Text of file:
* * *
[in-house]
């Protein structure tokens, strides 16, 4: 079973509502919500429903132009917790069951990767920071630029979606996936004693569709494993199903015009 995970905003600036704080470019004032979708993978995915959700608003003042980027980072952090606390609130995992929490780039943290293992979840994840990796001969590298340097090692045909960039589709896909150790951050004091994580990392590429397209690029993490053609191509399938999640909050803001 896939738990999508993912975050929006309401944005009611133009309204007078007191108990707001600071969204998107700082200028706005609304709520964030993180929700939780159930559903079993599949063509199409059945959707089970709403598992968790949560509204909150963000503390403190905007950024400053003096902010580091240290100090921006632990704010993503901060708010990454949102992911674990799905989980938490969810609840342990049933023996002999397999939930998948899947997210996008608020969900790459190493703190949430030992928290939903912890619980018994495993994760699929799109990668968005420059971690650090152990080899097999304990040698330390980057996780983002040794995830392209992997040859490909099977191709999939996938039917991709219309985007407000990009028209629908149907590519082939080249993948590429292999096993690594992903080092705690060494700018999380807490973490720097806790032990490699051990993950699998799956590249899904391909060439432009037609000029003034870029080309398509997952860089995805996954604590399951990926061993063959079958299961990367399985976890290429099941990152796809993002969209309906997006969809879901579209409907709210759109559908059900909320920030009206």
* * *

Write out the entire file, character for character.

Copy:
[in-house]
């Protein structure tokens, strides 16, 4: 079973509502919500429903132009917790069951990767920071630029979606996936004693569709494993199903015009 995970905003600036704080470019004032979708993978995915959700608003003042980027980072952090606390609130995992929490780039943290293992979840994840990796001969590298340097090692045909960039589709896909150790951050004091994580990392590429397209690029993490053609191509399938999640909050803001 896939738990999508993912975050929006309401944005009611133009309204007078007191108990707001600071969204998107700082200028706005609304709520964030993180929700939780159930559903079993599949063509199409059945959707089970709403598992968790949560509204909150963000503390403190905007950024400053003096902010580091240290100090921006632990704010993503901060708010990454949102992911674990799905989980938490969810609840342990049933023996002999397999939930998948899947997210996008608020969900790459190493703190949430030992928290939903912890619980018994495993994760699929799109990668968005420059971690650090152990080899097999304990040698330390980057996780983002040794995830392209992997040859490909099977191709999939996938039917991709219309985007407000990009028209629908149907590519082939080249993948590429292999096993690594992903080092705690060494700018999380807490973490720097806790032990490699051990993950699998799956590249899904391909060439432009037609000029003034870029080309398509997952860089995805996954604590399951990926061993063959079958299961990367399985976890290429099941990152796809993002969209309906997006969809879901579209409907709210759109559908059900909320920030009206």